Painting and Drawing
The first official Professor of Drawing and Design at Scripps College was Jean Goodwin Ames. Born in Santa Ana in 1903, Jean Ames first studied at the Art Institute of Chicago, and UCLA (B.E. ’31). Ames worked in ceramics and mural decoration during this period, and taught art at the high school level. In 1937 she returned to school for a M.F.A. from USC. At USC she also met her future husband, Arthur Ames, with whom she had a lifelong artistic collaboration.
After USC, Arthur and Jean joined the mural division of the W.P.A. and were among the first to use mosaics in California. In 1940 Jean was appointed by Millard Sheets to the faculty of Scripps and the Claremont Graduate School. While at Scripps Jean and Arthur (who was a professor of design at Otis Art Institute) began working in enamels, setting up a kiln for copper enameling in the ceramics studio. Jean’s subjects were often whimsical and her style influenced by Scandinavian design, which was popular at the time.
Jean taught at Scripps and CGU until 1969. She was the recipient of numerous awards, and was selected as Woman of the Year in Art by the Los Angeles Times in 1958. Her work can be seen around the campus, including the drawings in the lobby of Human Resources and the Dance of Destiny tapestry triptych by Jean and Arthur Ames in the lobby of the Garrison Theatre.
In 1950 another drawing Professor arrived at Scripps: Paul Darrow. A Pasadena native, was Professor of Art at Scripps College and the Claremont Graduate School, where he taught Mixed Media and Advanced Drawing for over 30 years (c. 1950-1980). He was educated at Colorado Springs Art Center and the Claremont Graduate School, and was one of the founders of the Los Angeles Printmaking Society. He was head of the Printmaking Department at Scripps and CGS for many years.
The Painting Department
Millard Sheets was Director of Painting at Scripps from 1936 to 1955. He was born in Pomona in 1907, and studied at the Chouinard School of Art before joining the faculty at Scripps College. He was simultaneously Director of Fine Arts Exhibition at the Los Angeles County Fair from 1931 to 1956. In the following years he was artist-correspondant for LIFE Magazine and Director of the Otis Art Institute.
In addition to his painting, Sheets has also created over 100 murals and mosaics. He has had an impressive career in architectural design as well, including designing the Home Savings and Loan Buildings throughout California. Many of Millard Sheets’s drawings, paintings, and prints are in the art collection at Scripps College. For more on Millard Sheets, see the department history.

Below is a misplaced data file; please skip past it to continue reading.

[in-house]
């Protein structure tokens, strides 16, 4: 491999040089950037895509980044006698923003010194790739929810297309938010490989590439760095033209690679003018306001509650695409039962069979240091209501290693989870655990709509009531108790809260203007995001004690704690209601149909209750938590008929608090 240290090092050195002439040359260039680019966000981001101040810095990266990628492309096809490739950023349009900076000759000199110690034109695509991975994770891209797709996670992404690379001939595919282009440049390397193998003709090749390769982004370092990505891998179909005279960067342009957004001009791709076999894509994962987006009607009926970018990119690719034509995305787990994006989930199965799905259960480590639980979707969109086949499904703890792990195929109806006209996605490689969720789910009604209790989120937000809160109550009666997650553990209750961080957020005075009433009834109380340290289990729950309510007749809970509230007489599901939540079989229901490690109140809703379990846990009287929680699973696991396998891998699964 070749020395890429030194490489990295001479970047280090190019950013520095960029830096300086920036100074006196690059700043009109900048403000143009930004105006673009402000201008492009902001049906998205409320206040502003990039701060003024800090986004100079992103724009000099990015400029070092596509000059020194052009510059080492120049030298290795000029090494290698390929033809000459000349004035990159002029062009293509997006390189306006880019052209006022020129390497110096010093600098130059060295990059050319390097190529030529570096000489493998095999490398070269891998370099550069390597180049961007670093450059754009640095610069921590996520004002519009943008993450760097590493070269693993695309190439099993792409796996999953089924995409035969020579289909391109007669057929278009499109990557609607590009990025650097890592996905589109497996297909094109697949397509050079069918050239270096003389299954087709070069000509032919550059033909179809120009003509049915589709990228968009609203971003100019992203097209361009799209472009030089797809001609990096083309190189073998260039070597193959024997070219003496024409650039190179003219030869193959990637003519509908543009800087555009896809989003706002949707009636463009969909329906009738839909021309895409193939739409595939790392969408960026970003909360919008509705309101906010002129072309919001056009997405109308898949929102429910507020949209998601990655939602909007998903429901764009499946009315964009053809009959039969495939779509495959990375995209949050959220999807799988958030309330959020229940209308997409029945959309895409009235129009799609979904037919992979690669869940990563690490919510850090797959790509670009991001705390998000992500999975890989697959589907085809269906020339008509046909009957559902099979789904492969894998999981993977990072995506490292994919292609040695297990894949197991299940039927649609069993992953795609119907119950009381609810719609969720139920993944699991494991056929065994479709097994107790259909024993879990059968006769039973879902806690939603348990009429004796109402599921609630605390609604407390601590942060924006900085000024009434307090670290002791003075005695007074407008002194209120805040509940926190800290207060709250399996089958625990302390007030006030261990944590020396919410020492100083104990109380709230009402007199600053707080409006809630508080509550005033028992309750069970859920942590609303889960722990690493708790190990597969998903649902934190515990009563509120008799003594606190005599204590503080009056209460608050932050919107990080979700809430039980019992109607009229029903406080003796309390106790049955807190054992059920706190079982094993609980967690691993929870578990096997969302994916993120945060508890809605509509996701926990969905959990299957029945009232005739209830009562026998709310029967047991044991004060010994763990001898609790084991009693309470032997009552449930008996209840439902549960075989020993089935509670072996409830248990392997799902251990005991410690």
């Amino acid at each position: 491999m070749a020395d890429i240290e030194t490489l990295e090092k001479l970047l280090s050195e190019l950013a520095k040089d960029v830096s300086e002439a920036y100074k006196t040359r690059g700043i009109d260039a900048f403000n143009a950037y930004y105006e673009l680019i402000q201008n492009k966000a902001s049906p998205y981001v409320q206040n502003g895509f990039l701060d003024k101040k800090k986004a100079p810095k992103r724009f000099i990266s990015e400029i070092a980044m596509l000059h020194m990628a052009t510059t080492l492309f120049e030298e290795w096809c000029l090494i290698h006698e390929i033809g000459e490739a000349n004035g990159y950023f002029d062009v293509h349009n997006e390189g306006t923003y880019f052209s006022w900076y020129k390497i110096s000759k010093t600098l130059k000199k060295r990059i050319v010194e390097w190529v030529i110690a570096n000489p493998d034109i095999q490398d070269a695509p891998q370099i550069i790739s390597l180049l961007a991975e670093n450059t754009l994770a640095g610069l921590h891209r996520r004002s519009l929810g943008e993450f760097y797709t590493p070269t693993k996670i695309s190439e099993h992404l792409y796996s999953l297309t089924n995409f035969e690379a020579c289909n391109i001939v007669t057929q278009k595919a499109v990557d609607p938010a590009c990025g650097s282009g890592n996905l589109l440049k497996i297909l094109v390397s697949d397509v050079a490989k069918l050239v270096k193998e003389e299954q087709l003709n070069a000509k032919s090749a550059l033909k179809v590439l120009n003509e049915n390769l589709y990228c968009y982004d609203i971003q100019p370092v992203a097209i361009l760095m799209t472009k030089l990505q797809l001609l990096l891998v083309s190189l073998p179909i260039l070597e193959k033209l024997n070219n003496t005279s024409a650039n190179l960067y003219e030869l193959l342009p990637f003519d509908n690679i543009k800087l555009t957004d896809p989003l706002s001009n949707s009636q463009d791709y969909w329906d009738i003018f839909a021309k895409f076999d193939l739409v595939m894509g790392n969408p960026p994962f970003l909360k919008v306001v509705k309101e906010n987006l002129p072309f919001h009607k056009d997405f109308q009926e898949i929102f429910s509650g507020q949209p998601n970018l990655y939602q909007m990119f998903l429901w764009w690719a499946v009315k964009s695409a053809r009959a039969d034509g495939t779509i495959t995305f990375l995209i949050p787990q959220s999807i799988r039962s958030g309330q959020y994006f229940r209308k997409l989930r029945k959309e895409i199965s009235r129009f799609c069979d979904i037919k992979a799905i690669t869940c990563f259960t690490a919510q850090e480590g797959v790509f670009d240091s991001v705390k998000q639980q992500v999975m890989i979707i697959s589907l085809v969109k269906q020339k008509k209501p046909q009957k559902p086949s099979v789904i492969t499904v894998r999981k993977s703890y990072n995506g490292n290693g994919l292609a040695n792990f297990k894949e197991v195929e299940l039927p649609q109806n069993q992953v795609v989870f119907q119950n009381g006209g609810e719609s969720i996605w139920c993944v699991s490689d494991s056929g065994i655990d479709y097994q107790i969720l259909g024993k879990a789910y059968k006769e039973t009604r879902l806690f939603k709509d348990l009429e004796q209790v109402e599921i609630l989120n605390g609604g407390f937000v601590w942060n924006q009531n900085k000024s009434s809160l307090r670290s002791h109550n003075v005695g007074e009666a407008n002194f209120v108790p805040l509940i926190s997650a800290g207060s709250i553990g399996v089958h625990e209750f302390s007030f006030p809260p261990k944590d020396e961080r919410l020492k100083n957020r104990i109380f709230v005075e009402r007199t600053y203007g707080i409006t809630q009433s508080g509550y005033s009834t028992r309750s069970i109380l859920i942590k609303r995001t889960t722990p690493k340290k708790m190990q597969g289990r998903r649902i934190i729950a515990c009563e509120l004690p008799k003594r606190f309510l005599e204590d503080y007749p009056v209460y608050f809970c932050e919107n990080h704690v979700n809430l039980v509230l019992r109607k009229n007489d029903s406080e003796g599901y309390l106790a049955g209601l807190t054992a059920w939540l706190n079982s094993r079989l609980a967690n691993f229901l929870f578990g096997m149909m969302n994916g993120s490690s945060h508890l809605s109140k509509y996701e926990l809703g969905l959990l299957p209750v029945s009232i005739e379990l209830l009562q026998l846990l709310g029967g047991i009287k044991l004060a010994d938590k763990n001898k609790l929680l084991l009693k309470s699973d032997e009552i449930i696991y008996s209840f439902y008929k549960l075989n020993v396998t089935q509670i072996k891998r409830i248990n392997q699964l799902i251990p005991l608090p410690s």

Henry Lee McFee was born in Missouri in 1886, and received his first formal art school training at the School of Fine Arts in St. Louis. In the summer of 1909 he studied at the Art Students League in New York, which led to McFee’s introduction to Cézanne, which influenced his work throughout his career.
In the teens McFee became one of the first American painters to create cubist-inspired paintings. These works ended around 1923, when a more mature style, influenced by the work of Cézanne, developed. Throughout the twenties and thirties McFee taught at the Art Student’s League. During this time McFee began working in realism, which he continued to explore for the rest of his career.
McFee moved to California in 1940 where he taught summer shcool at the Claremont Graduate School and then at Chouinard in Los Angeles. After receiving a Guggenheim grant in 1940, McFee came to Claremont in 1943 to join the art faculties of Scripps College and the Claremont Graduate School. He made his home in Claremont until his death ten years later. His still lifes, which were a prevailing theme during his career, reflected the plants and settings of the region.
A nationally exhibited painter, his work is hung in the permanent collections of museums around the United States, including the Metropolitan Museum of Art, Whitney Museum of Modern Art, the Brooklyn Museum, and the Pennsylvania Academy of Fine Arts. Medals from the Paris Salon, the Pennsylvania Academy of Fine Arts, and the Virginia Museum of Fine Arts are among the numerous awards won by McFee paintings. The Scripps College Ruth Chandler Williamson art gallery has eighteen McFee paintings.
Phil Dike was born in Redlands, California in 1906. He studied at Chouinard School of Art (where he met Millard Sheets) from 1924-28, and the Art Students League in New York (1929). He was influenced greatly by Clarence Hinkle at Chouinard, who painted outdoors directly on the canvas.
In 1929 Dike became an instructor at Chouinard, but ended up leaving for Europe the same year. After spending two years travelling and sketching Dike returned to Los Angeles in the middle of the Depression. His work at this time began to reflect the beach and striking sunlight of southern California, subjects that continued through his career.
In 1933 Dike became color coordinator and story designer for Walt Disney Studios, where he worked until the end of World War II. During this time he continued his own painting, and in the thirties Dike emerged as a leading figure in the Southern California Regionalist movement. In 1950 Sheets invited Dike to join the faculty of Scripps College and the Claremont Graduate School. He taught advanced painting until retiring in 1971. Phil Dike was a leading member of the California Water Color Society, and co-founder of the Brandt-Dike Summer School of Painting in Corona del Mar. The mural at the Scripps College pool was created by Phil Dike in the 1960′s.